The Culture of Sexual Assault as Reflected in the 1970s Rape Law Reforms

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Last week, the White House released a short, celebrity packed, 60-second public service announcement (PSA) on the topic of sexual assault. 1 is 2 Many addressed those who are in control of preventing sexual assault as its intended audience was those who can put a stop to sexual violence: the perpetrators or would-be offenders. Although this one minute announcement completed the task of bringing sexual assault to the forefront of discussion, it failed to encompass the central issues concerning the culture of sexual assault: societal misperceptions, the victims, and the justice system. Sexual assault is a phenomenon that has been around for centuries; the culture of sexual assault is rooted in both legal practices and societal perceptions.…show more content…
Twenty-eight states fall under the category of “true non-consent states”, where the prosecution is not required to show that the offender used “force or threats of force against the victim”, and the defendant can be convicted of a sex offense by showing that the victim did not consent (Decker, 2011). While the majority fall under the first category, nine states can be identified as “contradictory non-consent states”, where the prosecution must prove either “the use of forcible compulsion or a victim’s incapacity to consent”; according to Decker, “requiring force or a lack of capacity to consent” completely counteracts the point of having a non-consent provision (Decker, 2011). The third category, “force states”, includes states that do not have non-consent sex offenses. Although the initial impression is that the majority of states have adopted non-consent standards, it is misleading because the number of states that are true to that definition shrinks as the statutes are examined more concisely (Decker, 2011). With that being said, in addition to defining consent and force, the concept of “rape” has also been clarified and developed.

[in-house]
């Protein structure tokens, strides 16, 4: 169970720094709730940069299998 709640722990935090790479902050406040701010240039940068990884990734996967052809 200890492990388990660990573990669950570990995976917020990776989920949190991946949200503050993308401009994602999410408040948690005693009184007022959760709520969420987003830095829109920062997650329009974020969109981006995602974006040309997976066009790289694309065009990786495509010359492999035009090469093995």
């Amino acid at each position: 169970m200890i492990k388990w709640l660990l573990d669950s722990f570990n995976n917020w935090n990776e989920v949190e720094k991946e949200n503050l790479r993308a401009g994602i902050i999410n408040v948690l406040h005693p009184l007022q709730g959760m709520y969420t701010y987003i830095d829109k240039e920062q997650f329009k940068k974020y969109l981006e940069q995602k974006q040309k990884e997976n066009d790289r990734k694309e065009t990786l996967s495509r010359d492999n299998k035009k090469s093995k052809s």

The requirement to prove lack of consent has decreased as the definition of rape has expanded. In cases such as statutory rape, where the victim is underage, the standard of proving lack of consent is dismissed—so, regardless of consent, the action remains categorized
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